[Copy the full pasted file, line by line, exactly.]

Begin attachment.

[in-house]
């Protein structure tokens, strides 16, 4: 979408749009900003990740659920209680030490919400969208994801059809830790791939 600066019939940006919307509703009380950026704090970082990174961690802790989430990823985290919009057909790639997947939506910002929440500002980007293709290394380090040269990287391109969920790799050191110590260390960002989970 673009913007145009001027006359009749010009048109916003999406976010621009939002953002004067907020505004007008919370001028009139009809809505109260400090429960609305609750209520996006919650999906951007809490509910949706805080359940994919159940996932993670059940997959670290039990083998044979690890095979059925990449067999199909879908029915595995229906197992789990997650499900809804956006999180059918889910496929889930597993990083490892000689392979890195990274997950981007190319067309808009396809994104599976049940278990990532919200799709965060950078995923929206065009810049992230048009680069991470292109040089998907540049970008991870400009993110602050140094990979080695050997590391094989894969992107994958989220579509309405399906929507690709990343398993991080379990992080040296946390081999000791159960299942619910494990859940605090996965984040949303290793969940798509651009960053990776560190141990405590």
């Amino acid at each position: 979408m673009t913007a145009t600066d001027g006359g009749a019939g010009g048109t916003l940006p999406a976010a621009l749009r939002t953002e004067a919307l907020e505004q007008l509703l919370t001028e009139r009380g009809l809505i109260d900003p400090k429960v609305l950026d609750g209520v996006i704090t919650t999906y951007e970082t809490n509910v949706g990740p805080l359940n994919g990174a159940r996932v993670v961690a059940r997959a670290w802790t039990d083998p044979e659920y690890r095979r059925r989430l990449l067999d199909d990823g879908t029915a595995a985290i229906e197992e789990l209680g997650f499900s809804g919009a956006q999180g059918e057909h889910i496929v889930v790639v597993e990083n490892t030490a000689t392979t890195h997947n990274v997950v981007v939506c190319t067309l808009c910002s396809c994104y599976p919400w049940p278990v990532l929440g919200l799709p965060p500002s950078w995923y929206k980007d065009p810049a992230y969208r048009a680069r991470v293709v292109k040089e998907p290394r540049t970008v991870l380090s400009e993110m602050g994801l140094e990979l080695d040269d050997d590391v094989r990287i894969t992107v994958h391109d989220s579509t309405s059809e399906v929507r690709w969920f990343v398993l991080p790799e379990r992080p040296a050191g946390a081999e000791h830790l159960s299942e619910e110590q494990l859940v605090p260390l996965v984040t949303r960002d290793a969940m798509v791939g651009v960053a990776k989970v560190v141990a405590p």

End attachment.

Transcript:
[in-house]
């Protein structure tokens, strides 16, 4: 979408749009900003990740659920209680030490919400969208994801059809830790791939 600066019939940006919307509703009380950026704090970082990174961690802790989430990823985290919009057909790639997947939506910002929440500002980007293709290394380090040269990287391109969920790799050191110590260390960002989970 673009913007145009001027006359009749010009048109916003999406976010621009939002953002004067907020505004007008919370001028009139009809809505109260400090429960609305609750209520996006919650999906951007809490509910949706805080359940994919159940996932993670059940997959670290039990083998044979690890095979059925990449067999199909879908029915595995229906197992789990997650499900809804956006999180059918889910496929889930597993990083490892000689392979890195990274997950981007190319067309808009396809994104599976049940278990990532919200799709965060950078995923929206065009810049992230048009680069991470292109040089998907540049970008991870400009993110602050140094990979080695050997590391094989894969992107994958989220579509309405399906929507690709990343398993991080379990992080040296946390081999000791159960299942619910494990859940605090996965984040949303290793969940798509651009960053990776560190141990405590």
């Amino acid at each position: 979408m673009t913007a145009t600066d001027g006359g009749a019939g010009g048109t916003l940006p999406a976010a621009l749009r939002t953002e004067a919307l907020e505004q007008l509703l919370t001028e009139r009380g009809l809505i109260d900003p400090k429960v609305l950026d609750g209520v996006i704090t919650t999906y951007e970082t809490n509910v949706g990740p805080l359940n994919g990174a159940r996932v993670v961690a059940r997959a670290w802790t039990d083998p044979e659920y690890r095979r059925r989430l990449l067999d199909d990823g879908t029915a595995a985290i229906e197992e789990l209680g997650f499900s809804g919009a956006q999180g059918e057909h889910i496929v889930v790639v597993e990083n490892t030490a000689t392979t890195h997947n990274v997950v981007v939506c190319t067309l808009c910002s396809c994104y599976p919400w049940p278990v990532l929440g919200l799709p965060p500002s950078w995923y929206k980007d065009p810049a992230y969208r048009a680069r991470v293709v292109k040089e998907p290394r540049t970008v991870l380090s400009e993110m602050g994801l140094e990979l080695d040269d050997d590391v094989r990287i894969t992107v994958h391109d989220s579509t309405s059809e399906v929507r690709w969920f990343v398993l991080p790799e379990r992080p040296a050191g946390a081999e000791h830790l159960s299942e619910e110590q494990l859940v605090p260390l996965v984040t949303r960002d290793a969940m798509v791939g651009v960053a990776k989970v560190v141990a405590p």